Myrithis and the Egyptian Rose

August 24, 2015

On a recent trip to Portland my husband purchased a book for me entitled, "Pageant of the Rose."  The book is a compilation of historical references and lore associated with the rose by subject. The first chapter was about the rose and romance.  A few paragraphs into the chapter the author mentioned a female, Egyptian magician/priestess named Myrithis, who belonged to the cult of Isis. The author described the ceremonial articles of magic that were found at Myrithis' tomb, but there was no mention of love or romance.
 

I did a search for Myrithis on the Internet and other than the name of the archeologist, Albert Guyet, who discovered her small crypt from within a Christian Coptic necropolis, there were very few references to her. The only single reference work is a monograph that was written by the archeologist and published only in French. I did find out that Myrithis' mummy had been on display in a prominent museum in Paris, the Guimet, but there is no mention of her when I visited their web site. I found one artistic, conceptual rendering of her as she would have appeared when she was alive. The statue to the left is Greek.
 

Isis veneration originated and was very popular in Egypt for at least 1,000 years. Its practices and rituals eventually became popular in Greece and Rome during the Greco-Roman period, beginning around the 5th-4th Century B.C. Of particular interest is that Venus, the planet, which is both a morning and evening star, was considered sacred to the followers of Isis. After Sirius, Venus is the brightest star in the sky. Venus as a planet has an interesting motion around the Sun -- at least from Earth's point of view. Egyptian priest/astronomers had observed this cycle for what may have been millennia. At various times of the year Venus is a morning star and at various times of year the planet is an evening star. This happens because Venus is closer to the Sun than we are and appears to be either moving ahead of the Earth or behind the Earth relative to our motion. This pattern produces a 5-pointed star in the sky. 
 

The priests and astronomers of that time in Egypt associated the appearance of the star Sirius and, quite possibly Venus, with the inundation of the Nile and the consequent fertility of the Nilotic soil. There was a correlation in the minds of the Egyptian people that the presence of Venus in the summer sky signaled fertility and growth. At some point, they must have also associated the elegance of Venus' pattern in the sky with magical properties, and the importance of the number five.
 

Myrithis worshiped Isis and practiced magic. Among her grave goods were rosebuds, rose petals, wreaths and garlands. Her ceremonial mantle was embroidered throughout with five-petaled roses. I was intrigued because the majority of the Egyptian land mass is desert. With the exception of the Nile and a handful of oases, the land is desert. Could there have been a native species rose? As it turned out, there was a rose, Rosa ricardii, that had been introduced into Egypt around the 8th Century B.C., probably from Syria, or more likely, Phoenicia (Rosa phoenicia) - modern day Lebanon. Rosa ricardii rose is a single, five-petaled rose that is very fragrant. It did eventually become "extinct" in Egypt. This rose plant can be purchased from specialty rose sites on the Internet.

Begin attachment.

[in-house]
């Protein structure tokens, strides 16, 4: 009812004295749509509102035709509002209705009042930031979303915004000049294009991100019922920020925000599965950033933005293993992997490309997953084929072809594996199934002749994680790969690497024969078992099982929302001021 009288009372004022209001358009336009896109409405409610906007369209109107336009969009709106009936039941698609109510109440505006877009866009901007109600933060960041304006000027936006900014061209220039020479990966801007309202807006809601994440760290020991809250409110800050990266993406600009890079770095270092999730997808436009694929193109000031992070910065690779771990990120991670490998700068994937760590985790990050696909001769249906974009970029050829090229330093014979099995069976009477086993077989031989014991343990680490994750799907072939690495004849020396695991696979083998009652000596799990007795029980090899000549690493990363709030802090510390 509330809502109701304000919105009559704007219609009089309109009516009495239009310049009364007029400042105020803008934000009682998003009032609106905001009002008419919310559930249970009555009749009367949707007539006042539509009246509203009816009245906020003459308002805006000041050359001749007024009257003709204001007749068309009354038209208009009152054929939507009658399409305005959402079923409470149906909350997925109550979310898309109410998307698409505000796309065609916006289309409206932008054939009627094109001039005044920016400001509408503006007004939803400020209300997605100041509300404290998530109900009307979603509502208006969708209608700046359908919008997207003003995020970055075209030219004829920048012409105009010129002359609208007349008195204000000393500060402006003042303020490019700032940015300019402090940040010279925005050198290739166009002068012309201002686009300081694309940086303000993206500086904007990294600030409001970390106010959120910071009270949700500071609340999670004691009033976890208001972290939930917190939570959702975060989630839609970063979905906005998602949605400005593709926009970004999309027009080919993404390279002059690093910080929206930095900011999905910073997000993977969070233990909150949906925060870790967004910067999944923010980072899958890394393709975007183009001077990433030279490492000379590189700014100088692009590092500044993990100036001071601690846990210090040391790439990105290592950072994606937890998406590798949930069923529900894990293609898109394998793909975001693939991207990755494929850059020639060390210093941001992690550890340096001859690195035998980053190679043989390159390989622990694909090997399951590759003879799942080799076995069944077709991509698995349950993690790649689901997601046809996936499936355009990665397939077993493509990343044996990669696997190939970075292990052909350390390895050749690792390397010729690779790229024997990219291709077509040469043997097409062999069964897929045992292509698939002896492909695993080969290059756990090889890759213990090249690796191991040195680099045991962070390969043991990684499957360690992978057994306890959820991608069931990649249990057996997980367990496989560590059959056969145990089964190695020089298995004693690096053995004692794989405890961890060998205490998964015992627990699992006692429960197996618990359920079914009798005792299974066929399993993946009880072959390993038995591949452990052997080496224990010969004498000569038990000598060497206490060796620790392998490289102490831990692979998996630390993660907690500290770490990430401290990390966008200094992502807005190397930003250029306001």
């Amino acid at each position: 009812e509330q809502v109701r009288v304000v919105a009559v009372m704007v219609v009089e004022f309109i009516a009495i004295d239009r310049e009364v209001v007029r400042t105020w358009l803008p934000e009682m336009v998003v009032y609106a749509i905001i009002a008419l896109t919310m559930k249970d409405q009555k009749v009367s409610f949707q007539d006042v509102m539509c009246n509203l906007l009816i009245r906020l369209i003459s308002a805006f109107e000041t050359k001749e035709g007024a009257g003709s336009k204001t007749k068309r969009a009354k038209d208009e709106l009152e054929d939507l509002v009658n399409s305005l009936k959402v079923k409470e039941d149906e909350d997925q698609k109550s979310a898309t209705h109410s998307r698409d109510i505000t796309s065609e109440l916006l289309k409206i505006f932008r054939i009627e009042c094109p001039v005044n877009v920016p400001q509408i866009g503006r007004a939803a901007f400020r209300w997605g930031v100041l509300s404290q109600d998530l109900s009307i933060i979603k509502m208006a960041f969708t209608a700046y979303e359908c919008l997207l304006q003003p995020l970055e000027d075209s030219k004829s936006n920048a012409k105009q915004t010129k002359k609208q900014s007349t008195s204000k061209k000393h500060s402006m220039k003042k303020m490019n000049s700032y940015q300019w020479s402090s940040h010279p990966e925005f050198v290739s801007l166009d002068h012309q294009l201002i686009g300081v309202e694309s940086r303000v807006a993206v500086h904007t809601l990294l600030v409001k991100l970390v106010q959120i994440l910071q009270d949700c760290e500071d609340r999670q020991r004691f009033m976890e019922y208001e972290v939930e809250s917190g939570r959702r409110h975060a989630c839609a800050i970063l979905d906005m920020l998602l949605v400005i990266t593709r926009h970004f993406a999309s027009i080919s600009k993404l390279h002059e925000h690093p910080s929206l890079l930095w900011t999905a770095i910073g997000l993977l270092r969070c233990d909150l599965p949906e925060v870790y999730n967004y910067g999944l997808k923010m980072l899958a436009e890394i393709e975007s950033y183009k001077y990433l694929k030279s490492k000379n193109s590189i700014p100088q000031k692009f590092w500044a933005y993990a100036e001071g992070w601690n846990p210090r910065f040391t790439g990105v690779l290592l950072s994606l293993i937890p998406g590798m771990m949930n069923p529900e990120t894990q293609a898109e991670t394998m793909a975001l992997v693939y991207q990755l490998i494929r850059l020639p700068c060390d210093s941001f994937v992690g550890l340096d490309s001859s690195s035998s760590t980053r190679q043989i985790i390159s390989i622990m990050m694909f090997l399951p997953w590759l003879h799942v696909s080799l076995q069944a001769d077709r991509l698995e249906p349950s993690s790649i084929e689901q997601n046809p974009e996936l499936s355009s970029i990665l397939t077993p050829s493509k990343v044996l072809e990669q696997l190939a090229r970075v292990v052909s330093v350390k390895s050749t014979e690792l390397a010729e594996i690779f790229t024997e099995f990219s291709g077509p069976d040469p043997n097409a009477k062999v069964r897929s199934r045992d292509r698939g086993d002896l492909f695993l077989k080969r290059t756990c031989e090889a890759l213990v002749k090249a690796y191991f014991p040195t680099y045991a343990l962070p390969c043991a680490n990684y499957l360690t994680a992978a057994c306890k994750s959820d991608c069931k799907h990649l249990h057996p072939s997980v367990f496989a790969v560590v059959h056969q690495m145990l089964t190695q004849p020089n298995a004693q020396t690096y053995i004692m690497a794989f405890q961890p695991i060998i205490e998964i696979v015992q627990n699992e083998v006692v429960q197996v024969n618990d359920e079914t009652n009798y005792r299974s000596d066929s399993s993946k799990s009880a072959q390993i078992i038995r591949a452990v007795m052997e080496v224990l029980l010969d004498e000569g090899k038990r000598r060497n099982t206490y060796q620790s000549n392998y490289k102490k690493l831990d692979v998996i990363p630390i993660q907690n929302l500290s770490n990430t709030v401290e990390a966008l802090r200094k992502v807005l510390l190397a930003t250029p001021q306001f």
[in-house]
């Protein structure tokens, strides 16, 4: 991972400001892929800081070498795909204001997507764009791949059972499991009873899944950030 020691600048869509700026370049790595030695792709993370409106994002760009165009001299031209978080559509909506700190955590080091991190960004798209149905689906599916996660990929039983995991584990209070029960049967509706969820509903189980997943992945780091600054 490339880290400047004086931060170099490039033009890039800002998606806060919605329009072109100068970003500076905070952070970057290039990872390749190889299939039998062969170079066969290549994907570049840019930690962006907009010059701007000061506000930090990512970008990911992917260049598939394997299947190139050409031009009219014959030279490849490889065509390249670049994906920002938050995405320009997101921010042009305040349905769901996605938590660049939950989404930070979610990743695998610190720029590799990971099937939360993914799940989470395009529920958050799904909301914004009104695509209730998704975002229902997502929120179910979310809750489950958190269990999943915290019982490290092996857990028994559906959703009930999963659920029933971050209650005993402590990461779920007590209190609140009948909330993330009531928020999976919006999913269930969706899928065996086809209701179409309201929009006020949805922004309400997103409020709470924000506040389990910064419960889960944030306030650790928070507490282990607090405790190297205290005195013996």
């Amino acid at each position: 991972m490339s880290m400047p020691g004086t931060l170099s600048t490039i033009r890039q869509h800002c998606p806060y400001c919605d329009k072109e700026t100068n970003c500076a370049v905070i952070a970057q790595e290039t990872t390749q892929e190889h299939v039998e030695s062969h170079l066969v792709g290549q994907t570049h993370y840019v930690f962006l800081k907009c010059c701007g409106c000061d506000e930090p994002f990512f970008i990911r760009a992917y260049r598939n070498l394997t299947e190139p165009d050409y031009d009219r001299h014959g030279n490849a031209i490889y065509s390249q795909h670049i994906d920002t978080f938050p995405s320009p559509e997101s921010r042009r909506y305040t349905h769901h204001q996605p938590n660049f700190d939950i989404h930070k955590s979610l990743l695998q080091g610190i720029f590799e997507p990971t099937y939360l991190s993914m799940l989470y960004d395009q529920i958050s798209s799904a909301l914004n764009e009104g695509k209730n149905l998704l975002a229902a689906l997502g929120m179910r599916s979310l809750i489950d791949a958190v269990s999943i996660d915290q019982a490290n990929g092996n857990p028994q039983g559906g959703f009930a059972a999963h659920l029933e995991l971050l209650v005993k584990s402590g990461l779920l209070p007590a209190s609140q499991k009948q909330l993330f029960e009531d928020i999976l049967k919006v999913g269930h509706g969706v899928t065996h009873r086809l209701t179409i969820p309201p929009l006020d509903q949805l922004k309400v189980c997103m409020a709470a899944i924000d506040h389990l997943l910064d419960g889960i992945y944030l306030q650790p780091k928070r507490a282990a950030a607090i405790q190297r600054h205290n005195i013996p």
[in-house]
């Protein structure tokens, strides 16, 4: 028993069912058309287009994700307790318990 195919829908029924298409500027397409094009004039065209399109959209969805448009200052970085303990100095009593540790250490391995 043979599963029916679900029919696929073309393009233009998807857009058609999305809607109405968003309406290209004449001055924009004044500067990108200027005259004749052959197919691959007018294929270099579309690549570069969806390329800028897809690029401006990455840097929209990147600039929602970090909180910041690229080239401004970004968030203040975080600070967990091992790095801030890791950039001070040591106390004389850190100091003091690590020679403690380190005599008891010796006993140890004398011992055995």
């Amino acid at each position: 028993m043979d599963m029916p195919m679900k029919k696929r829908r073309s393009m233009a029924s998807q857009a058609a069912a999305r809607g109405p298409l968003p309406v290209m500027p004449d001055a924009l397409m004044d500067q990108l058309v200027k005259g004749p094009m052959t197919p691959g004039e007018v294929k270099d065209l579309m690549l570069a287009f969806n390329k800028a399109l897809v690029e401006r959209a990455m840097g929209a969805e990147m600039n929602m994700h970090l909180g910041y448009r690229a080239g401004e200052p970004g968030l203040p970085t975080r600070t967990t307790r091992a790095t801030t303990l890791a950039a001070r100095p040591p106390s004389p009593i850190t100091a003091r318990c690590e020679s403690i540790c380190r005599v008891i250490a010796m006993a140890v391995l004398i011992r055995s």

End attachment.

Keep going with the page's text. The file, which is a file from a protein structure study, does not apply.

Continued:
Without going into the complexity of Egyptian religion and magic, at some point the rose overtook the role of the sacred lotus flower in Isis theology because of its association with the planet Venus and the five-pointed star. The images of priestesses of Isis show them dressed with a scarf tied at the center of her breastbone into a knot resembling a rose. Rose oil and rose incense was used by priestesses of Isis during funeral ceremonies in the belief that being exposed to the scent of the burning incense induced a mystical state -- the soul of the departed merged into the smoke.
 

After the introduction to Egypt of Rosa gallica during the Greco-Roman period, by the Greeks and Romans, roses also became part of the Egyptian economy through rose farming, commissioned by the Romans to supply the Roman public. When the Greek dynastic family of the Ptolemies took political control of Egypt in the 4th Century B.C., they also followed the cult of Isis knowing it would give them greater validity among the native Egyptians. In fact, Cleopatra, a Ptolemy, had the sails of her barge seeped in rosewater -- less likely because it was Isis' flower but more because of her obsession with the fragrance.
 

It's possible Myrithis was practicing Isis worship concurrent with the introduction of Christianity in the Coptic community where her remains were found.  I just need to find a translation of the original monograph.

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